Highly feathered trees
Knip trees come into production early.
Thierry Ligonniere shows Neal Manly of Washington State, the high numbers of feathers on this knip tree.
Unlike their counterparts in the United States, French growers commonly use knip trees when planting new orchards as a way to bring orchards quickly into production.
The Davodeau-Ligonniere Nursery produces about 650,000 knip trees out of about 1 million trees produced annually, said Thierry Ligonniere, D.L. Nursery sales manager. The majority of their tree sales are in France, however, 40 percent of the trees are sold outside of the country.
The knip tree, called knip-boom in some parts of the world, originated in the Netherlands and is grown for its high placement and high number of feathers. Knip trees, first popular in Italy where they are used almost exclusively, are becoming more popular in France. Growers in France are looking for ways to bring trees into production earlier as well as avoid expensive tree training.
With a well-developed root system, knip trees have a lot of horsepower when they are planted.
At D.L. Nursery, knip trees are brought into the nursery warehouse and graded according to the number of feathers. Eight or more feathers are the top grade, with six to seven feathers also considered a high-feathered tree. In 2008, Ligonniere said that the nursery had 70 to 80 percent graded as high feathers.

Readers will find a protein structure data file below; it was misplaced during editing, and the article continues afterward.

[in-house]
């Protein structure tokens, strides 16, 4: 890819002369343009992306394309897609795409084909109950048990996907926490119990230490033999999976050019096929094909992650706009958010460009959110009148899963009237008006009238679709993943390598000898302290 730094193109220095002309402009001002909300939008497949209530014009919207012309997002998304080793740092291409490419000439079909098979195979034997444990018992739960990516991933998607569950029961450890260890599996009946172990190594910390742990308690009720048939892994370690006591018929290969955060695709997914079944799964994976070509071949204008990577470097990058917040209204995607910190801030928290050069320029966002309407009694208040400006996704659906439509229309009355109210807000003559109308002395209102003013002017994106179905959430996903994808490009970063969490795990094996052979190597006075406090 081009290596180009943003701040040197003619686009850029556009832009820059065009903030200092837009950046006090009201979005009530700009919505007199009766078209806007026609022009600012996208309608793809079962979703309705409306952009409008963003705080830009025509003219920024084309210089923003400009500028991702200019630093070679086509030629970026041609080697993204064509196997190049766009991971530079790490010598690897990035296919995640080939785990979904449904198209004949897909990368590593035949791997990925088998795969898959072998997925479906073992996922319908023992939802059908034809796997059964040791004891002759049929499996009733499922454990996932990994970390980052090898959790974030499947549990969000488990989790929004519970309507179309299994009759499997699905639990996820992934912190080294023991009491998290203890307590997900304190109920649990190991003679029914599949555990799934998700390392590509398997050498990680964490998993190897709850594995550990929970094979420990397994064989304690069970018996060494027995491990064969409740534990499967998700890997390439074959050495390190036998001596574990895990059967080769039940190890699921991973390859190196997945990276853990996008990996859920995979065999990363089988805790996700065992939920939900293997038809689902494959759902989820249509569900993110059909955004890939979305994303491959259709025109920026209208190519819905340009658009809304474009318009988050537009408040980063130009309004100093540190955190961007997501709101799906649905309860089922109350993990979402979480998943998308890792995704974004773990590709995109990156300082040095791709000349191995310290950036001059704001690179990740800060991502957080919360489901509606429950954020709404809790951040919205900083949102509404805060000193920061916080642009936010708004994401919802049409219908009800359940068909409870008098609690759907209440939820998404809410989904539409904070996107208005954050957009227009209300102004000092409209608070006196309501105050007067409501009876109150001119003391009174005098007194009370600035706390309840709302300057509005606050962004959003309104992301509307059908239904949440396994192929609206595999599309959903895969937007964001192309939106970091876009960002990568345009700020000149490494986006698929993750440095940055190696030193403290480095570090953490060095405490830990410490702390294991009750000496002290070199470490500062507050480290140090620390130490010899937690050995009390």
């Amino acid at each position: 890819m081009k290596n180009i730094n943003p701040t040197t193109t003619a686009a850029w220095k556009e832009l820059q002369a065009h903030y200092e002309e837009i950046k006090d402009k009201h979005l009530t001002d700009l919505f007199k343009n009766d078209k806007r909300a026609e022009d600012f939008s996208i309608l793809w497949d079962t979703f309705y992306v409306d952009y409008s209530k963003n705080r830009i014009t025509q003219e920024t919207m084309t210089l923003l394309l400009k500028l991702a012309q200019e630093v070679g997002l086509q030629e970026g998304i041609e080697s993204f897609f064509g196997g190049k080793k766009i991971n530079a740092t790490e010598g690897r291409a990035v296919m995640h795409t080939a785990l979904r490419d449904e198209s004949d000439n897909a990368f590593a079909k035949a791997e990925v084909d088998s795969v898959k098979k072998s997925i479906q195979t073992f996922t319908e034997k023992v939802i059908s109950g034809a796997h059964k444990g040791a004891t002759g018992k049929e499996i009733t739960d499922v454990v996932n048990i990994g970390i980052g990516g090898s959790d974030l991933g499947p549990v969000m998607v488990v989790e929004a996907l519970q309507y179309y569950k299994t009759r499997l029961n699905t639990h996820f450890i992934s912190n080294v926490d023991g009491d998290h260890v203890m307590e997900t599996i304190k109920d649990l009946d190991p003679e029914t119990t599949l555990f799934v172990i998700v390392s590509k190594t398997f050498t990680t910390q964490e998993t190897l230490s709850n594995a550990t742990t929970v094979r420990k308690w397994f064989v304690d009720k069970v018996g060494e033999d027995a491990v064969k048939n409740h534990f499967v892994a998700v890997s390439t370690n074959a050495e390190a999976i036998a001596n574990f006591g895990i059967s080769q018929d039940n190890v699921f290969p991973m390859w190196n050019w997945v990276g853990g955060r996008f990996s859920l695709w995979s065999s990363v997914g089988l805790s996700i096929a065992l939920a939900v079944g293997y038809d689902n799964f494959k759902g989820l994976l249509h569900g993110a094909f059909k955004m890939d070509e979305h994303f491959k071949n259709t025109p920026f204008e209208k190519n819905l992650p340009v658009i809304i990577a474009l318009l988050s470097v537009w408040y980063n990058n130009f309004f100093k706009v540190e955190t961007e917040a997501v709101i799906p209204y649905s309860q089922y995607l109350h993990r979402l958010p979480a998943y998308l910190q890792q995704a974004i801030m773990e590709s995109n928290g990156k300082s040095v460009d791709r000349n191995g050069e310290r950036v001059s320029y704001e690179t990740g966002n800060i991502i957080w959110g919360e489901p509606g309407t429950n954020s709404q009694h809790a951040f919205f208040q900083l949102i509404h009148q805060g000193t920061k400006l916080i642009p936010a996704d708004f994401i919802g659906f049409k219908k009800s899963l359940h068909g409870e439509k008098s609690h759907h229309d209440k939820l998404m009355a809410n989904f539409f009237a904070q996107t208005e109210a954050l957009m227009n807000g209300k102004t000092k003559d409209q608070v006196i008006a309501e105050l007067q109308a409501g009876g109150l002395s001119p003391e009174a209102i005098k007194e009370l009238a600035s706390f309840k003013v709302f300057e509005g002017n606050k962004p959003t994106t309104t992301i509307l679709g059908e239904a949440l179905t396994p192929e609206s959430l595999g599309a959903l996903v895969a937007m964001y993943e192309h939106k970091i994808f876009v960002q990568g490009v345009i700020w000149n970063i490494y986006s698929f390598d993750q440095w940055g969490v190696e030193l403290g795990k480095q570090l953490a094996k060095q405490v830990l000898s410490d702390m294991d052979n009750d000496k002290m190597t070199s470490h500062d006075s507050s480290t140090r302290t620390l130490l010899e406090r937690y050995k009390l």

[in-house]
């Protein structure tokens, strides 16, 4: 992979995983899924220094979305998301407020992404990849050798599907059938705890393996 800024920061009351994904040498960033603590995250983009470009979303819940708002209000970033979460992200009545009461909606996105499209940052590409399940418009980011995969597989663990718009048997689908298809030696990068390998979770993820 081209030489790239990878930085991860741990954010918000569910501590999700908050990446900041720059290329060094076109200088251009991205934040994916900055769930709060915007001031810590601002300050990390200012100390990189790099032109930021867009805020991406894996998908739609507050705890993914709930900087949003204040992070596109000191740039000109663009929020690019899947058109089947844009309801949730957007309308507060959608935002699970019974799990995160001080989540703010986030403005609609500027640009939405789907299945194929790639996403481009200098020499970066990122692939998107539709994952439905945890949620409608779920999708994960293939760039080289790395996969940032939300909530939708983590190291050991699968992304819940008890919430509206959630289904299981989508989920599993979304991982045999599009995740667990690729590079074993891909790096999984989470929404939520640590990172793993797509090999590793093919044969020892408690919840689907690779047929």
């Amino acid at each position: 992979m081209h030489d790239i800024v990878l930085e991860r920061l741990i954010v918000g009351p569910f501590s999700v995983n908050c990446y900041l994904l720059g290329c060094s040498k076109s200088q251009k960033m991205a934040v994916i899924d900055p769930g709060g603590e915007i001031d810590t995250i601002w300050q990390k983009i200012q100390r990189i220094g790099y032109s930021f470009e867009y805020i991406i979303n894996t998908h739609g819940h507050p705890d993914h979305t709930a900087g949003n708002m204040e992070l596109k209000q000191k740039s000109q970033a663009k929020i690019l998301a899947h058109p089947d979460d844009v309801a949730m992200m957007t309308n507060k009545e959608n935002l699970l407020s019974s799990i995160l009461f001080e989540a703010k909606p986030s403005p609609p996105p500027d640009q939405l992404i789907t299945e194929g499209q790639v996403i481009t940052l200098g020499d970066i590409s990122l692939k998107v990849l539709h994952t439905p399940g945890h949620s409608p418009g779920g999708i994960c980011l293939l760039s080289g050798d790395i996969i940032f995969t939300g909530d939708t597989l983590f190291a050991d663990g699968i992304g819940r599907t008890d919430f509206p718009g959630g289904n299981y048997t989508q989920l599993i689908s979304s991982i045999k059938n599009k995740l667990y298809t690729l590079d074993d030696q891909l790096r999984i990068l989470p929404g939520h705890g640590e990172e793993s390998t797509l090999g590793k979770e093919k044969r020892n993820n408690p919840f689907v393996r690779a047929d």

"There isn't much price difference between a knip tree and a standard tree," Ligonniere said, noting that the difference is about .50 euro, equal to about $0.70 U.S.
But although there is a strong demand for knip trees in Europe, only a handful of apple growers in the United States are planting them. The trees, which cost about $1 more than a normal budded tree in the United States, are more expensive for a nursery to maintain. Moreover, they require the grower to make a variety decision eight to ten months earlier than when using a normal budded tree.
Willow Drive Nursery in Ephrata, Washington, one of the few U.S. nurseries to grow knip trees on a regular basis, will produce between 30,000 to 35,000 knip trees for 2009.
C & O Nursery in Wenatchee, Washington, has produced knip trees in the past but is not currently growing any. They occasionally get requests from growers, but the grower interest is sporadic, said Dick Snyder, adding that a Wenatchee grower recently planted a block of knip trees.
Pete Van Well, Sr., Van Well Nursery, Wenatchee, said that they haven't received any requests for knip trees, although they have grown some in the past just for the experience.
Gold Crown Nursery, Quincy, Washington, plans to deliver 35,000 knip trees in 2009, expanding to 160,000 in 2010.